The European Parliament has approved new rules to control the cross-border movement of civilian firearms such as sports and hunting weapons.
The thinking behind the new export procedure is to keep track of weapons by introducing more transparency, and to fight illegal trafficking.
MEP Salvatore Iacolina from the European People’s Party said: “What happened in Norway should not happen again. With these new rules we guarantee the simplification of the procedures, respecting the security standards not just for individuals but for the commercial volume of the companies operating in this sector.”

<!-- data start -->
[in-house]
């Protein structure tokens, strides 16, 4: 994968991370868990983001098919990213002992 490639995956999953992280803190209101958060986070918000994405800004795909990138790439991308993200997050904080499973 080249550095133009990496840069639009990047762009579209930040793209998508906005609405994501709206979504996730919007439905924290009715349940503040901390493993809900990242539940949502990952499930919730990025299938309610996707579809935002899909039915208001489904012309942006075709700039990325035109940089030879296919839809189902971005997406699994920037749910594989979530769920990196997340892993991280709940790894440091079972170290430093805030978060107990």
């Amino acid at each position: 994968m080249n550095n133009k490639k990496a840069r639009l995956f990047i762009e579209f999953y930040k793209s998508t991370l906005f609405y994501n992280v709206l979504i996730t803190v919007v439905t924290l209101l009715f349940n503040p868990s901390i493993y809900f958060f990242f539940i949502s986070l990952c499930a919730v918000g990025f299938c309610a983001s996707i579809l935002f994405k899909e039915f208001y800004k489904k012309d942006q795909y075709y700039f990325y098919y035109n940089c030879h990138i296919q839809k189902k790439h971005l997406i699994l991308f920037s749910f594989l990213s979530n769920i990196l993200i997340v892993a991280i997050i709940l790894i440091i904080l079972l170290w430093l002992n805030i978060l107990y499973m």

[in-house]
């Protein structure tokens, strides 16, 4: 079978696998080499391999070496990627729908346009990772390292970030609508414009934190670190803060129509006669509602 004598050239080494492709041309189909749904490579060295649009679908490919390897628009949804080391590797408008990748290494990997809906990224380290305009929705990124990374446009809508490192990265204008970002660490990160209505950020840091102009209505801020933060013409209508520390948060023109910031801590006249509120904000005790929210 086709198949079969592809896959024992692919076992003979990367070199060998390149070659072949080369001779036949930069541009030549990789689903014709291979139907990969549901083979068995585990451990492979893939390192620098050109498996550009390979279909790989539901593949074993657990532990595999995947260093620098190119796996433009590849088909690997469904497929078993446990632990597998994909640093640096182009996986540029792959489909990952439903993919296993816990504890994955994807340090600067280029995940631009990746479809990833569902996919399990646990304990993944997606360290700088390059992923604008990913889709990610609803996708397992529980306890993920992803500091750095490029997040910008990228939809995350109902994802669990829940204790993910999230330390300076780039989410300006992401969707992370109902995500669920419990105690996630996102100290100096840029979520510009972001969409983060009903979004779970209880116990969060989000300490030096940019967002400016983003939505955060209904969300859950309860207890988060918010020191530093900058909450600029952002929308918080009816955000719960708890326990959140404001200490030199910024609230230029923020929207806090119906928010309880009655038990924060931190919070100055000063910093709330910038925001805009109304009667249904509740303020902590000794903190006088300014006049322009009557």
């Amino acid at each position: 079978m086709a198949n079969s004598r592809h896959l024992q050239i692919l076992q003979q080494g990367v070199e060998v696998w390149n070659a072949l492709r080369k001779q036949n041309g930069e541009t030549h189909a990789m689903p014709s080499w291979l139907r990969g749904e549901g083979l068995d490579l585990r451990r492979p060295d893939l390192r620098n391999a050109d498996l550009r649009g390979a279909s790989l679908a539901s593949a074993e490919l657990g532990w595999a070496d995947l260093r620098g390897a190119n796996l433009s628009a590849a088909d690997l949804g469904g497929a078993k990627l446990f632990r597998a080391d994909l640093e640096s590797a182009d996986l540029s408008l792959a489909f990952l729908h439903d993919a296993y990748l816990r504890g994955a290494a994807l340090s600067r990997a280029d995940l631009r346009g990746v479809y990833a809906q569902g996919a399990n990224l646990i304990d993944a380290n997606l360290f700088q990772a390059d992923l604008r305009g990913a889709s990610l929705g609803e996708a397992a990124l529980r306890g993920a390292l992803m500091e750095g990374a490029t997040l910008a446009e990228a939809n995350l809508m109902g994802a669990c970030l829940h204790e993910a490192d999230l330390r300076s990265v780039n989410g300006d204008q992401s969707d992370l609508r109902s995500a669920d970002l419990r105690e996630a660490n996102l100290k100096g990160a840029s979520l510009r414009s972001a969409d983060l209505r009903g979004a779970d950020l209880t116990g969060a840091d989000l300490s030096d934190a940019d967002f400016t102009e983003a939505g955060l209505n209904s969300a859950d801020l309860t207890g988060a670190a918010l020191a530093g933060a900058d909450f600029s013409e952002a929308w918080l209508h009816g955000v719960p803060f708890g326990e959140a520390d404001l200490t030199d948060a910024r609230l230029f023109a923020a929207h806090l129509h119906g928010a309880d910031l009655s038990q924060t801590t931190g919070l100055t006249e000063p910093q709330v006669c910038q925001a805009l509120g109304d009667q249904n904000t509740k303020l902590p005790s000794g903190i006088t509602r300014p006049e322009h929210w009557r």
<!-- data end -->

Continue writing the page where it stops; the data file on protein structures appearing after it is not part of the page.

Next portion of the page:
But while the new rules may make it easier to keep track of who has guns and the movement of those firearms, there are doubts about how much affect it would have had on the actions of someone like Anders Breivik, who obtained handguns legally in Norway and made a bomb using readily available materials.
Johan Svalby from the European Federation of Hunting Associations said: “You can never have guarantees that a person like Anders Breivik wouldn’t use agricultural fertiliser or that you would have a person using a kitchen knife to commit crimes. That would be very difficult. But I think the regulatory framework in place, if enforced properly, is the best protection we have.”
The new proposals were overwhelmingly passed by the European Parliament. There is a will for transparency of gun ownership and movement, both within and outside of the EU. Predicting the behaviour of individuals with weapons is clearly more problematic.